Visit our store at 219 E 10th Street, New York. Open Weds-Sun 1-6.

LETTERPRESS

Letterpress Printing (moveable type) was one of the greatest technological achievements in history. Typesetters would painstakingly assemble every single individual character into sheets of text, newspapers, leaflets and much much more. Printing houses controlled almost all communication until the internet arrived. It was powerful. Once digital printing came onto the scene, letterpress became obsolete because it was clunky and slow. Most presses were either destroyed or hidden away in garages and barns. Around the late 90's Martha Stewart and her ilk discovered the beautiful and unique quality of letterpress stationery (specifically for wedding invitations), and a new movement took off. Graphic designers who were tired of staring at their screens all day started rehabbing presses and using them again. It's grown so popular that most greeting cards at boutiques are laboriously printed by letterpress. Nowadays, a restored press can cost as much as $30,000.  

Letterpress and Graphic Design:

Most of the rules of graphic design owe some debt to letterpress. Since every printed word needed to be manually aligned, (one letter at a time, line by line), strict standards of layout, spacing, kerning and leading were developed. A typical printer's apprenticeship was seven years, embedding these rules into every single piece of printed matter in the world.  To this day, most of the basic rules of visual graphic design and layout are still done using the standards that letterpress conceived: What typefaces we use, how they fit together, how far apart the words should appear, where the margins on a page need to go, how objects should be aligned on the page etc. etc. It seems totally intuitive now.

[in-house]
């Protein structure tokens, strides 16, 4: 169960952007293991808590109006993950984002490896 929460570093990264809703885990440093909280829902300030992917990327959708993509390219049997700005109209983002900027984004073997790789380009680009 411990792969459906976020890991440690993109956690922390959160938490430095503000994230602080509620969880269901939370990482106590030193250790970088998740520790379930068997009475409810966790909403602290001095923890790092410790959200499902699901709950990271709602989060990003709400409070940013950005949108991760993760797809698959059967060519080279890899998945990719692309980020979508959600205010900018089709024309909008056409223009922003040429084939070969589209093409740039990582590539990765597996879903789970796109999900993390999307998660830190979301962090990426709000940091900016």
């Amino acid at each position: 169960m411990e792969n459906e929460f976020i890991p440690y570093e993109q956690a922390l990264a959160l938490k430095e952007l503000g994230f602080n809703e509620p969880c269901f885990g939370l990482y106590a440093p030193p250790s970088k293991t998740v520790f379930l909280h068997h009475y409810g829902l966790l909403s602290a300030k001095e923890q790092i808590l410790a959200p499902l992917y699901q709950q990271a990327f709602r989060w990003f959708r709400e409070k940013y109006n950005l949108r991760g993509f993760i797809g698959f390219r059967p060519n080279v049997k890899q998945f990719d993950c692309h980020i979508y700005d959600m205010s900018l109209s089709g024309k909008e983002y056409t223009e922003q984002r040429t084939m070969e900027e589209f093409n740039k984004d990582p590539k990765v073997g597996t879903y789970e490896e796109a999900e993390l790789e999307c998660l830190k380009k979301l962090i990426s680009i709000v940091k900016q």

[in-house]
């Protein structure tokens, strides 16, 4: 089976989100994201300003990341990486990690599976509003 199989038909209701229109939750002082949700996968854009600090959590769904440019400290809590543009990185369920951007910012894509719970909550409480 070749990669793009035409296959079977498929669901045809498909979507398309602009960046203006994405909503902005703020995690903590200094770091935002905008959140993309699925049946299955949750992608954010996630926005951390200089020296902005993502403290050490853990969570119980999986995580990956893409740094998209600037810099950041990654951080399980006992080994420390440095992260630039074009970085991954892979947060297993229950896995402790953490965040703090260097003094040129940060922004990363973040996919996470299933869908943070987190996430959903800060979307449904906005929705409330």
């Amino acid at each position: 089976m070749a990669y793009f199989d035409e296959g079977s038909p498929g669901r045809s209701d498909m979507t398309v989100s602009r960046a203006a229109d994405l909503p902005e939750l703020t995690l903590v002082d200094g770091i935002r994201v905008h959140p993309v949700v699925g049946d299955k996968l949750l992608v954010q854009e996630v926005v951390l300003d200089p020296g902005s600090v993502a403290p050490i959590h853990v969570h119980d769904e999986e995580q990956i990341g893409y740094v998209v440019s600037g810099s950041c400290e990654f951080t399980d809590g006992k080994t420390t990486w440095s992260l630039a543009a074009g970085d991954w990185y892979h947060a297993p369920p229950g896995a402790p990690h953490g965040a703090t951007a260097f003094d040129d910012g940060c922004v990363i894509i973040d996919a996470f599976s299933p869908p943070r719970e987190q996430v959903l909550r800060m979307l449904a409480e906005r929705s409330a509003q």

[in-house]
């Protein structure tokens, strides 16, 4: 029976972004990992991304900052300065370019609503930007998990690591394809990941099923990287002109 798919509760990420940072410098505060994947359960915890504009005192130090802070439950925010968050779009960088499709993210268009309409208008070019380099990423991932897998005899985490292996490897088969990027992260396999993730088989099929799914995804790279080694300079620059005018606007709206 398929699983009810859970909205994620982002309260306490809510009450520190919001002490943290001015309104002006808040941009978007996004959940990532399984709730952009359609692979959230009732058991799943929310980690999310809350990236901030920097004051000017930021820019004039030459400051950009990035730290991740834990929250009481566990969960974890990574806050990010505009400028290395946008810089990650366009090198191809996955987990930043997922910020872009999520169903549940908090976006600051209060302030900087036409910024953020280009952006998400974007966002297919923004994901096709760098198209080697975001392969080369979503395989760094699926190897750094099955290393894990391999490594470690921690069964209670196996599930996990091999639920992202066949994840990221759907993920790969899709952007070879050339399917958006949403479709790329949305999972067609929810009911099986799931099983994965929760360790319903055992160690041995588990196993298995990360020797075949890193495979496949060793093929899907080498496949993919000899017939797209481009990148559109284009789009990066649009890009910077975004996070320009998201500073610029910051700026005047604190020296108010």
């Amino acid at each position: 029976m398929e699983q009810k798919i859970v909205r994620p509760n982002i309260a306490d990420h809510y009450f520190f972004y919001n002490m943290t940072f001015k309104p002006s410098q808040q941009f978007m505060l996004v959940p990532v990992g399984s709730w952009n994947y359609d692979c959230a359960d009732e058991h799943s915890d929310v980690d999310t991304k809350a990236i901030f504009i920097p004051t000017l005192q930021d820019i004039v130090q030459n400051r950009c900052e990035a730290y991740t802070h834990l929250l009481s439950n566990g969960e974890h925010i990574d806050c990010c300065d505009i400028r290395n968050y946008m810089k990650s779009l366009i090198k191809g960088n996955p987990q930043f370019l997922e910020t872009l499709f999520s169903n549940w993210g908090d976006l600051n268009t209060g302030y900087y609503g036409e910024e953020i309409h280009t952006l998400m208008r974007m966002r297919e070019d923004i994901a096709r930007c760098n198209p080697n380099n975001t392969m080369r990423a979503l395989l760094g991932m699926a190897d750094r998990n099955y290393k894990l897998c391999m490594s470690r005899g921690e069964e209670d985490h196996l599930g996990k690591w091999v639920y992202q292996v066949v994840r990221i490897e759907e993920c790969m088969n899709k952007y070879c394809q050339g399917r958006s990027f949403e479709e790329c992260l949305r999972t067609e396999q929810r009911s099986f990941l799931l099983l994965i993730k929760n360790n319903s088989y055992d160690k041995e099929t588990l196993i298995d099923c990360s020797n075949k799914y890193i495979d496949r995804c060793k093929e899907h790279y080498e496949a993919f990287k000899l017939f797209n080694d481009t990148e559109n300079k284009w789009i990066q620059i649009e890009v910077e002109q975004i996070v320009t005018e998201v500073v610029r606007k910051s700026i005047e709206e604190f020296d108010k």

It wasn't until the Bauhaus (around 1923) that people started setting type at different angles, experimenting with layout...Things that anyone with a computer can do today, but were very technically challenging back then.

I, Archie, learned everything I know about design by messing around in a letterpress shop. I didn't do any computer graphics work for way too long. Now those very basic letterpress graphic design rules have followed me and it totally shows in my work. I like to keep limitations on my toolkit so I make smarter, more efficient decisions. I owe a big debt to my knowledge as a letterpress printer.